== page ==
As the mercury ticked upward in Portland, Ore., last month, I braced for my apartment to become unbearable.
Normally, my un-air-conditioned basement unit would be fine for the Pacific Northwest’s temperate summers. But these are not normal times.
Climate change has lengthened and intensified heat waves, pushing temperatures to unheard-of extremes. In Portland, a new all-time high was set three days in a row: First, 108 degrees Fahrenheit. Then 113 degrees. Then 116.
To my astonishment, the apartment stayed tolerable all weekend. The tile floors seemed to emanate coolness. The greenery surrounding my windows blocked direct sunlight and helped bring down the temperature of the outside air. I didn’t have a thermometer, but my guess is that the temperature inside never got above 80 degrees.
For the past three decades, monarch butterflies have been dwindling.
The iconic bugs face a number of threats in North America, from weed killers to climate change, but it hasn’t been clear which one has been the most damaging. A new study, however, indicates that the butterflies are especially sensitive to weather conditions in their spring and summer breeding grounds.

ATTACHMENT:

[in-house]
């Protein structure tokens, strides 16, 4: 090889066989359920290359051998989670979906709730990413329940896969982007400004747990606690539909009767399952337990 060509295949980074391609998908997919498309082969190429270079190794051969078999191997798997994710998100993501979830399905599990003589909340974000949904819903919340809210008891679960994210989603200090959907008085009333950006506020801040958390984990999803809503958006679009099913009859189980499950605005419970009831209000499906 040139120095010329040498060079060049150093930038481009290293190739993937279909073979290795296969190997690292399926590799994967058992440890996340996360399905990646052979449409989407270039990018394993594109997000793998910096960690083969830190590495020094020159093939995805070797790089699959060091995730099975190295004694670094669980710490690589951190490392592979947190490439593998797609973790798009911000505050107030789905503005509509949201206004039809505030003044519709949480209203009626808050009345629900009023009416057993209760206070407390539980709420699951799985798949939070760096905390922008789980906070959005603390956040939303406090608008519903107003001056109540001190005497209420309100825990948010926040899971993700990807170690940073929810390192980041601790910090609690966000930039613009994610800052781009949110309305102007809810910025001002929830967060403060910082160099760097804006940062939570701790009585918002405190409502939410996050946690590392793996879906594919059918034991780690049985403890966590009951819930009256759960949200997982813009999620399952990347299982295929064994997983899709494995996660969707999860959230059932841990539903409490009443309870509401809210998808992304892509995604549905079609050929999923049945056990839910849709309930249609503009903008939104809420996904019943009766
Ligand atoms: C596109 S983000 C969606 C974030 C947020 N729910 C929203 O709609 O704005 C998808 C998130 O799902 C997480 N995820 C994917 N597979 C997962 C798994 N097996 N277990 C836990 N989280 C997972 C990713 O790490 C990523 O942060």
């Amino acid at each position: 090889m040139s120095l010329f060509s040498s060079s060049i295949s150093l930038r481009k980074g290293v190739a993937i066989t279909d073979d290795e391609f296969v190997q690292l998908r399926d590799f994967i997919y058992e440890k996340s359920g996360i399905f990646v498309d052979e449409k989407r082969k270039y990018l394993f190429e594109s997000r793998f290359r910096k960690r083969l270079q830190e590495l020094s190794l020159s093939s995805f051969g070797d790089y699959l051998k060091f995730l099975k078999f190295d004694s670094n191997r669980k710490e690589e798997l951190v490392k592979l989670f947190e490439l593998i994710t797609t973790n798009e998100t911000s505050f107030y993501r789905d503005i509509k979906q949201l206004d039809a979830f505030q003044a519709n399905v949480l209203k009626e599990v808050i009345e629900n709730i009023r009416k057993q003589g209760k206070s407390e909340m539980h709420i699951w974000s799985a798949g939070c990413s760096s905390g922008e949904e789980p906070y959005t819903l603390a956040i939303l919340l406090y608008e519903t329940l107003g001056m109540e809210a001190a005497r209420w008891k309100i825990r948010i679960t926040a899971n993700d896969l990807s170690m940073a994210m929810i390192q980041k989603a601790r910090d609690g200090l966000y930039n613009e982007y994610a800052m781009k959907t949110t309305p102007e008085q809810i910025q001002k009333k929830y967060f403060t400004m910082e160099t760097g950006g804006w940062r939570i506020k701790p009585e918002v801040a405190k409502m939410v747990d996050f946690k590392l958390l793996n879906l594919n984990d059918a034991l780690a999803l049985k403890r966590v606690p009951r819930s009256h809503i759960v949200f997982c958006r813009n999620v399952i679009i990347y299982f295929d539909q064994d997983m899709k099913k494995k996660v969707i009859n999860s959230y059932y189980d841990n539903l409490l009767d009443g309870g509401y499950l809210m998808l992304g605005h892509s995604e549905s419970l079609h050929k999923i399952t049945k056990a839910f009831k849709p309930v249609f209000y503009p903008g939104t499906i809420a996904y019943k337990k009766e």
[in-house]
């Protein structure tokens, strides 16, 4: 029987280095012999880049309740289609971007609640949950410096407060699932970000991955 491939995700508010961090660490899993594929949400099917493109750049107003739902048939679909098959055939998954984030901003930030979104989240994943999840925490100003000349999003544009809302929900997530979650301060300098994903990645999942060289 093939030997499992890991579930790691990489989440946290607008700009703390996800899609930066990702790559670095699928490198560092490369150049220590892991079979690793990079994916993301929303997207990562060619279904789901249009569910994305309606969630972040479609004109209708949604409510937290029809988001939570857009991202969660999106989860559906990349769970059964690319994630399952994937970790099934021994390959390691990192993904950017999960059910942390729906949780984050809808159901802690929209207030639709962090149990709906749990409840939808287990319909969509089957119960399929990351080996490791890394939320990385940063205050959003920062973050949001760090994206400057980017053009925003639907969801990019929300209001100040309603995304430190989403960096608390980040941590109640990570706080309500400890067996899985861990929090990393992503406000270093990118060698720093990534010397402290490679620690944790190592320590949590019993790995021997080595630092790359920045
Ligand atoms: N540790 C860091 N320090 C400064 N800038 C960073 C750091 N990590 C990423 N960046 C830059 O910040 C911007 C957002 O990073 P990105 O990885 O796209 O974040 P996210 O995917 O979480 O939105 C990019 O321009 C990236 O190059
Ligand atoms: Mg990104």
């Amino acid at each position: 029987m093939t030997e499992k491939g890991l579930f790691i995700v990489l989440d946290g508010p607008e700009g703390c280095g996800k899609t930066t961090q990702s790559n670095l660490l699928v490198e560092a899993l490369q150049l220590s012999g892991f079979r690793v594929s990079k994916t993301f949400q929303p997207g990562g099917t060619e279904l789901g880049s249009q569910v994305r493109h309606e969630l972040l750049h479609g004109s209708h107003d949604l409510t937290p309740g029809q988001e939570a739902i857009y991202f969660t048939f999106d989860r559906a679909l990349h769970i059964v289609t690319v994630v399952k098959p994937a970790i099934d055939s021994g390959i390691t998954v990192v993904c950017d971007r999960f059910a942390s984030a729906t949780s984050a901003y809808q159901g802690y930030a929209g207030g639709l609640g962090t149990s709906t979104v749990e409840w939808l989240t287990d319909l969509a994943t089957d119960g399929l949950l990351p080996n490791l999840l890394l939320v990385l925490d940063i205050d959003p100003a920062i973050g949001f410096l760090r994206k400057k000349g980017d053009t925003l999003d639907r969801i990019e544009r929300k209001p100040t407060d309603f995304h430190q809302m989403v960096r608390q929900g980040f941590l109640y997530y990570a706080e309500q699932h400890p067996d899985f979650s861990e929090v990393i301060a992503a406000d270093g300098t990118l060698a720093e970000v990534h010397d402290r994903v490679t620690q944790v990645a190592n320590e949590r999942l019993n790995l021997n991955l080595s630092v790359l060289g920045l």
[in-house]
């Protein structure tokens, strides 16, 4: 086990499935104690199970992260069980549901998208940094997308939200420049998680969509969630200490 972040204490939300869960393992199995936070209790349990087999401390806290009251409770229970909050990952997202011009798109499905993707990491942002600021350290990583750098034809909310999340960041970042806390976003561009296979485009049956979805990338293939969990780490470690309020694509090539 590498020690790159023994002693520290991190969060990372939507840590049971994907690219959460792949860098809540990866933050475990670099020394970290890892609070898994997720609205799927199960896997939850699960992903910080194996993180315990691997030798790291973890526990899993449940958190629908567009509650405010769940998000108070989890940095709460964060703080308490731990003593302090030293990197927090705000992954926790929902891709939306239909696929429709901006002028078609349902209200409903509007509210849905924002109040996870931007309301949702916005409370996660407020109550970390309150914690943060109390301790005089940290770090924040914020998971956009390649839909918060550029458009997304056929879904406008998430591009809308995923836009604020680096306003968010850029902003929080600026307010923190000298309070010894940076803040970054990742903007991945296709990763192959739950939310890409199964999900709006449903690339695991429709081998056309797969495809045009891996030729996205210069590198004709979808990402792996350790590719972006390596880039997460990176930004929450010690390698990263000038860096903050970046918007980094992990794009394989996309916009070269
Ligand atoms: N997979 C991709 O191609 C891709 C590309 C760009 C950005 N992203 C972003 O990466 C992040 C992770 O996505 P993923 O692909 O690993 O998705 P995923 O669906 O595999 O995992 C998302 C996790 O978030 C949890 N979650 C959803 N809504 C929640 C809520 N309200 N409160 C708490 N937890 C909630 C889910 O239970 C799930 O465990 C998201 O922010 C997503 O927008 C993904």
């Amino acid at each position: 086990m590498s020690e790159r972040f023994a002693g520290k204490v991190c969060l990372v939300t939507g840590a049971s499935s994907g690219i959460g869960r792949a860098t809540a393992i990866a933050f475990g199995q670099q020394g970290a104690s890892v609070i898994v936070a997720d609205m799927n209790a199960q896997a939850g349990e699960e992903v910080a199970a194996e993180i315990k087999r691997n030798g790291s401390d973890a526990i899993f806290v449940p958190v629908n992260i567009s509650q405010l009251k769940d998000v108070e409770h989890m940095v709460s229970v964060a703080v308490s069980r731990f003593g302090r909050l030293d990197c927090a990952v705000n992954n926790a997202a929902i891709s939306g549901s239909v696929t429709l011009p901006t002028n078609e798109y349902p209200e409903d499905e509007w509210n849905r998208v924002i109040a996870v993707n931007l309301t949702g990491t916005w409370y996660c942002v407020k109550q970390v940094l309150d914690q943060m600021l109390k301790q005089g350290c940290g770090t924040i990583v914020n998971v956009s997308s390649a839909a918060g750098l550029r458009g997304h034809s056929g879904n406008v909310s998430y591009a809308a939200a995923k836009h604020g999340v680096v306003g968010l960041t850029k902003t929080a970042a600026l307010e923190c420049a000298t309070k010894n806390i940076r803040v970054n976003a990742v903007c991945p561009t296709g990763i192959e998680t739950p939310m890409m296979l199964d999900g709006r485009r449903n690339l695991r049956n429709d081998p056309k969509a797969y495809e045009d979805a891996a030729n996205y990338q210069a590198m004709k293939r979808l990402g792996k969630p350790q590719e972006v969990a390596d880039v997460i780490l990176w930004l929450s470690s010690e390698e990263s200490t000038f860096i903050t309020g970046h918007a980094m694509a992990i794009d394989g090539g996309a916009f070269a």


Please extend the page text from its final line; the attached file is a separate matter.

Scientists analyzed data from more than 18,000 monarch counts from across the United States, Mexico, and Canada spanning 25 years. They found that over the past 15 years, climate had an influence on the eastern monarch population that was nearly seven times that of other variables such as herbicide use.
At the time of this writing, at least 120 people have been confirmed dead because of severe flooding in Western Europe.
It is tragically likely that, when this story is over, the number will be significantly higher. A German weather service (DWD) spokesman told CNN that in some areas there has not been this much rainfall in 100 years.
These extreme weather events are inextricably linked to climate change, politicians and experts have noted.
But there is another culprit, one above, that is also affecting the weather: a “wobble” in the orbit of the Moon. Indeed, only days before the flooding, a study in the journal Nature Climate Change by scientists from NASA and the University of Hawaii warned that the Earth may experience record flooding in the mid-2030s because of changes in the Moon’s orbit.
Of all the things attributable to climate change, the rotational poles moving differently is definitely one of the weirder ones. But a new study shows that’s exactly what’s happening. It builds on previous findings to show that disappearing ice is playing a major role, and shows that groundwater depletion is responsible for contributing to wobbles as well.
The findings, published last month in Geophysical Research Letters, uses satellites that track gravity to track what researchers call “polar drift.” While we think of gravity as a constant, it’s actually a moving target based on the shape of the planet. While earthquakes and other geophysical activities can certainly play a role by pushing land around, it’s water that is responsible for the biggest shifts. The satellites used for the study, known as GRACE and GRACE-FO, were calibrated to measure Earth’s shifting mass